The Power Of Storytelling As A Strategic Business Tool

The Power Of Storytelling As A Strategic Business Tool. Intelligenthq

The Power Of Storytelling As A Strategic Business Tool. Intelligenthq

Storytelling is all about winning hearts and minds. Whether the audience are customers, employees, investors, the board of directors or other stakeholders, the end goal is the same: you have to persuade them to your way of thinking. Storytelling is a powerful strategic tool for business that can help you to achieve exactly that.

Storytelling is increasingly being used by business leaders in this way. There are many good reasons for this. As Harrison Monarth (2011) explains, writing for the Harvard Business Review: “We humans have been communicating through stories for upwards of 20,000 years”.

It makes sense then that stories would be so appealing to us, and that businesses that use storytelling as a tool are better able to capture and hold our attention than those that do not or cannot. Effectively storytelling is all about persuasion. When used well it can win people over to your way of thinking. When used poorly it will probably lead to mistrust and cynicism, so getting it right is important. It is an excellent strategic tool because it serves so many different possible purposes. For example, storytelling can be used to close the deal on a sale, by showing a customer a potential new reality if they purchase the product or service. It can be used to drive monumental changes in the organisation while retaining the support of employees. It can be used by wily functional heads that want to secure capital investment for a project. It is ever more frequently used in marketing campaigns by savvy marketers. And these are just some of the uses to which storytelling can be put. In any situation where you want to move people to take action of some sort then storytelling can be used for this purpose, and it is far more effective than just telling people what to do.

How to use storytelling to address Social Media Data. Image Source: Loom

How to use storytelling to address Social Media Data. Image Source: Loom

Storytelling may be found at the heart of much communication that is effective. Storytelling not only runs throughout the history of people, but it is also a central component to all major world cultures. When storytelling is effective it can bring reality and understanding to a situation, and offer meaning to what is going on. With that in mind, one opportunity for storytelling to be used as a highly effective strategic business tool is for the purpose of leading people. In this regard it can be used in a multitude of different ways. Leaders can communicate who they are, why they are there and what they believe in. Storytelling by leaders can help to more effectively share a vision. As well as for these purposes, storytelling is used for sharing an important message, demonstrating organisational or personal values and underlining the importance of change. All of this can drive engagement through the roof.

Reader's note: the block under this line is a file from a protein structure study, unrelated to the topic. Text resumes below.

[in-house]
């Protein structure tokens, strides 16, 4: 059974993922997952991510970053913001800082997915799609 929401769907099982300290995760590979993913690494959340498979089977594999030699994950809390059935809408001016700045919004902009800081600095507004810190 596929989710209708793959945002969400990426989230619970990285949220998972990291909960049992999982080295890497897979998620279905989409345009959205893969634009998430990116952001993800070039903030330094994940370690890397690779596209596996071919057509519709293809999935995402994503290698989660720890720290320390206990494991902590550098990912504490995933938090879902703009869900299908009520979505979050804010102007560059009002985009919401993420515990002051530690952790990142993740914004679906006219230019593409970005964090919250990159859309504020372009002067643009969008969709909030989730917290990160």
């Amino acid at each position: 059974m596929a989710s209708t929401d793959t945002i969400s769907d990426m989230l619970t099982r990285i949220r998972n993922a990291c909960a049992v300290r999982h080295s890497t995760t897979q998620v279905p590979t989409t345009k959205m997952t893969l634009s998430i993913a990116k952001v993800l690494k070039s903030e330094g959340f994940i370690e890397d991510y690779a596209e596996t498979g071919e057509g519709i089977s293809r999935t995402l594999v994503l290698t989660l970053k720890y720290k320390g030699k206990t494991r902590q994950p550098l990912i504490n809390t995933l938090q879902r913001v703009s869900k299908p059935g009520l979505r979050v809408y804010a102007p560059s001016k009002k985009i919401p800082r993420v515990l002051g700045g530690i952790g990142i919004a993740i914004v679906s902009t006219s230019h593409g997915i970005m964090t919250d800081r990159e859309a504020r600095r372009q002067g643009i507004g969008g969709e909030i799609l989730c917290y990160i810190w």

This is all well and good, but knowing how to “do” great storytelling is harder. There are some characteristics that compelling stories share, however. One is that great stories are short. Long, rambling stories will quickly lose the attention of the target audience, whether that audience is employees, customers or other stakeholders. The story needs to be succinct and to get to the point quickly. That’s another important characteristic of a great story: having a point, and communicating it. Description will help to add life to a story. If the audience knows the thoughts and fears that you or your main characters had during the situation being relayed then they will relate to it more easily. Authenticity is also a critical factor. This makes your stories believable to the audience. If you’re not sure whether the story will work to make your point effectively then you can practice the story with someone who will give you honest feedback. There’s nothing wrong with that.

Somewhat of an expert on storytelling in business, writing for Fast Company, Kaihan Krippendorff (2012) argues that good stories have a set format that works. In short, Krippendorff explains that you first introduce the reality. Then you outline how conflict arrives to alter that reality. This is followed by a struggle, after which the conflict is resolved. Finally a new reality is established. If you follow this tried and tested format you should find that your storytelling is effective. And maybe you’ll live happily ever after. Just like in all the best stories.